I read the 100 page book cover to cover because it was a fascinating peak into the life of Fish. It was information I couldn't get anywhere else and it was all in a really nice book. I should also mention the size of the box / book is perfect. Nothing huge to take up more shelf space than necessary.
I think offering the lossy Atmos version on streaming services Apple Music, Amazon Music, and Tidal, while offering the lossless TrueHD Atmos version via purchased Blu-ray is a great way for artists to make money and satisfy fans. It's a win-win and it doesn't have to be in a $300 box of trinkets. Heck, Fish even gives fans the option of paying an extra £20.00 for a personalized signature on the box. It's optional and it's handwritten. Another win.
The Pineapple Thief - How Did We Find Our Way: 1999-2006 ($95) (link)
The Pineapple Thief is a band I'd also never heard of until I got into immersive audio. I saw its album Nothing But the Truth available for purchase as a lossless TrueHD Atmos download and I went for it. I really liked the music and subsequently purchased a Blu-ray of the Give if Back album. This year The Pineapple Thief released an amazing boxed set titled How Did We Find Our Way: 1999-2006, for $95.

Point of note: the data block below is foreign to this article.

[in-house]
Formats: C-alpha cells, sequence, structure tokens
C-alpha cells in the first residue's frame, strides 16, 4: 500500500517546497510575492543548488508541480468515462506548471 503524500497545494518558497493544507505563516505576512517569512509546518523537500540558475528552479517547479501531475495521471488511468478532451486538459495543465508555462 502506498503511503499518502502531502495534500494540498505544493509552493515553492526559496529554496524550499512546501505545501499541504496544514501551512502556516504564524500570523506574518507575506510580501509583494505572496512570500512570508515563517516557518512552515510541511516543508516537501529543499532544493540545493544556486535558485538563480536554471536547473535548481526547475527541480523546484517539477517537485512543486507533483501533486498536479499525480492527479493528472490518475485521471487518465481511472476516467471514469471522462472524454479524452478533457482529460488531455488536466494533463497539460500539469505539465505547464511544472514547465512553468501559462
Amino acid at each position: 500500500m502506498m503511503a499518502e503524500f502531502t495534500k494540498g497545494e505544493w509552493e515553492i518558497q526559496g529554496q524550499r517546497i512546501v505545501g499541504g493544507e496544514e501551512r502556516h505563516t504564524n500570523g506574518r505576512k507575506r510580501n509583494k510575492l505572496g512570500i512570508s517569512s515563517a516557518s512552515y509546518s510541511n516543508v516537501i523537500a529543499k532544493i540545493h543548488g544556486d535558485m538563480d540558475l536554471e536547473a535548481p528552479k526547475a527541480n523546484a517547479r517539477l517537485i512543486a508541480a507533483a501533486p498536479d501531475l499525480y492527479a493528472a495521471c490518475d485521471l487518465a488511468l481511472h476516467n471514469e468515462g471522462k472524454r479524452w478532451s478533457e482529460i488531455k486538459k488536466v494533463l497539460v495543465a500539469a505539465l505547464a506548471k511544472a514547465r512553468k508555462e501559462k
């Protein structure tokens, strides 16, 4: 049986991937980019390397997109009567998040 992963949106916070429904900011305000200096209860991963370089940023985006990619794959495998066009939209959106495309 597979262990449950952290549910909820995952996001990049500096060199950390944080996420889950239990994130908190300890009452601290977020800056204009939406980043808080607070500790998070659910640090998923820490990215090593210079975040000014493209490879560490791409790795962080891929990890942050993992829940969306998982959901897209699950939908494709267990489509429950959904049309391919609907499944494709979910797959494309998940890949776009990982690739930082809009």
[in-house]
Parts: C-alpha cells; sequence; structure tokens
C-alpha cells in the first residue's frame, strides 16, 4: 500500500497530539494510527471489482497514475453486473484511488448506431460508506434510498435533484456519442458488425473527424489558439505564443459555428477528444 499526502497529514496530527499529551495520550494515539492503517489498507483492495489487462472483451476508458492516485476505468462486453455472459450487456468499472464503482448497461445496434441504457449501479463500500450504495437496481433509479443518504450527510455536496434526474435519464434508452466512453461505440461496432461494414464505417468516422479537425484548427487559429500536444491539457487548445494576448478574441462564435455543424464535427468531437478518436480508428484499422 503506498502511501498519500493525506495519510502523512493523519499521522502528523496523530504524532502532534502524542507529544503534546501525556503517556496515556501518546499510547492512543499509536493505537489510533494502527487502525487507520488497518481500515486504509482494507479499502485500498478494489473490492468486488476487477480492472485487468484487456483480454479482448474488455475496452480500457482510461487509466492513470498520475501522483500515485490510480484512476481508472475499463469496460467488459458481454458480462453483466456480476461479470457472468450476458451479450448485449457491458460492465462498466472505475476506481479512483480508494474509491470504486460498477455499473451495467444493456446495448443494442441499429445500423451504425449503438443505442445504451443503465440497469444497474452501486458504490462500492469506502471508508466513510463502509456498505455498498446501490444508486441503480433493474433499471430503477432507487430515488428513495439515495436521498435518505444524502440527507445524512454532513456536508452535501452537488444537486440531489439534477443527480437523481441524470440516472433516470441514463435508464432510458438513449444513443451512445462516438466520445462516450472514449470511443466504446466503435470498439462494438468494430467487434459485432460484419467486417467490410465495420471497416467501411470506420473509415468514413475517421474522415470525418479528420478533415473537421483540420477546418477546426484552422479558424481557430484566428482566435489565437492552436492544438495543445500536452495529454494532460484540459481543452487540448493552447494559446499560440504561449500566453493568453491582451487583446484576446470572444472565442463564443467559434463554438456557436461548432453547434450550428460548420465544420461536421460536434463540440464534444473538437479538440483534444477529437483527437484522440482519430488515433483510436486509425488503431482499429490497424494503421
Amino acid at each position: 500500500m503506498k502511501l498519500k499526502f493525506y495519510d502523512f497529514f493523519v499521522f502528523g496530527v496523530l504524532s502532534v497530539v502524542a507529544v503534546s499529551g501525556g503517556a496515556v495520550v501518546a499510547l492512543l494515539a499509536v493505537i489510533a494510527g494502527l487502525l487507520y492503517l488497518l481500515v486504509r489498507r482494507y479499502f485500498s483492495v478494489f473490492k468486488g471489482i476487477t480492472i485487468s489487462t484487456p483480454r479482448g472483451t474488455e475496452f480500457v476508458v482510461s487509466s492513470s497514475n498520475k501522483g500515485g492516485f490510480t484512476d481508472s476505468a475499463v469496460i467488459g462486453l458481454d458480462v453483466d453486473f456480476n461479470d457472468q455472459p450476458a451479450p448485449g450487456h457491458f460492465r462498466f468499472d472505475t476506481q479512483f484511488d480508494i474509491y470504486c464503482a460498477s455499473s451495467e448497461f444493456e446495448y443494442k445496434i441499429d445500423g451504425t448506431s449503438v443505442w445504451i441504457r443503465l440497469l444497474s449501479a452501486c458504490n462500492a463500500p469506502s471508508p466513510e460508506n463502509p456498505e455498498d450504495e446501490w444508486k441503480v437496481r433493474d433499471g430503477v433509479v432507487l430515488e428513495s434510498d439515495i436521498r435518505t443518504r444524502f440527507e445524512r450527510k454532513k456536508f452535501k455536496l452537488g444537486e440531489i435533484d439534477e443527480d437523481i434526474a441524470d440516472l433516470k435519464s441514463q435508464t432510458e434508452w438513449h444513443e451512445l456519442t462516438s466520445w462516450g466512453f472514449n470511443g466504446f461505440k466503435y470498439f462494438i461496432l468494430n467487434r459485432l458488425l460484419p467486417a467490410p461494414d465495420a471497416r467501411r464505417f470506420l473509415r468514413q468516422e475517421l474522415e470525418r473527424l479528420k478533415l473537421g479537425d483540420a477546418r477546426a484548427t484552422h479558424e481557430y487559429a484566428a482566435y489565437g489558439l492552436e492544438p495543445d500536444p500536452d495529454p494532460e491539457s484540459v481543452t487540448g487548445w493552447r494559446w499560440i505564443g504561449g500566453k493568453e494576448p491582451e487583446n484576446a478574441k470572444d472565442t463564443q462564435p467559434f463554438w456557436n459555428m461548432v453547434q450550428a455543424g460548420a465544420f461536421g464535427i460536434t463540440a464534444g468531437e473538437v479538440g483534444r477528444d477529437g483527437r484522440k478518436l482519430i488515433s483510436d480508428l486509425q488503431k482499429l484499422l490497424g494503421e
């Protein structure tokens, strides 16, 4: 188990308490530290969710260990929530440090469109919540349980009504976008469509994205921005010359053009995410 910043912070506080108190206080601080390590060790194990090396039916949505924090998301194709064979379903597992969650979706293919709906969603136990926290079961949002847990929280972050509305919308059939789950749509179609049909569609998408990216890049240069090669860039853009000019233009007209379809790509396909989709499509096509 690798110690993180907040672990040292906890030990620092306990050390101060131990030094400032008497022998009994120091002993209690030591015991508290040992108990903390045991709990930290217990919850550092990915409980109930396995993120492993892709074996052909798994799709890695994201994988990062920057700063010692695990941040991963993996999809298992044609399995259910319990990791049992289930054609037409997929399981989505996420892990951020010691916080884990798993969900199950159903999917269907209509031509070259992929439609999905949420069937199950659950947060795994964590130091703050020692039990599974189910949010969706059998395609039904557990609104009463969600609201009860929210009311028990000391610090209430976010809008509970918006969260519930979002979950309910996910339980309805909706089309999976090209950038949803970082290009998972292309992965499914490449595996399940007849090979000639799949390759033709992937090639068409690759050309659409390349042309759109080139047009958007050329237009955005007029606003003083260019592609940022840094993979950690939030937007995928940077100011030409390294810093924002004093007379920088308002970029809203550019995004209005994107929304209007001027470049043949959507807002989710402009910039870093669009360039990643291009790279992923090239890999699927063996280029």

"Containing TPT’s first five studio albums - from Abducting The Unicorn to Little Man - plus the two 8 Days recordings and 80 minutes of rare bonus material, How Did We Find Our Way: 1999-2006 is the first in a series of deluxe book-sets cataloguing the The Pineapple Thief’s output.
All albums have been remixed from their original sessions and are offered in stereo, Dolby Atmos and 5.1 DTS-HD surround.
TPT's Steve Kitch has mastered the stereo mixes.
Bruce says, “The Atmos mixes in this box set could be played on anything from a huge theatre with 100 speakers to an enthusiasts home setup with perhaps 8 speakers through to something much more straightforward such as a soundbar or even streamed to headphones.”.
The set includes a 64-page book featuring previously unseen, rare photographs from Bruce’s personal archive, along with superb liner notes from Anil Prasad and interviews with Bruce.
Limited edition, one time pressing. Exclusive art print signed by Bruce Soord for the first 500 orders on Burning Shed only."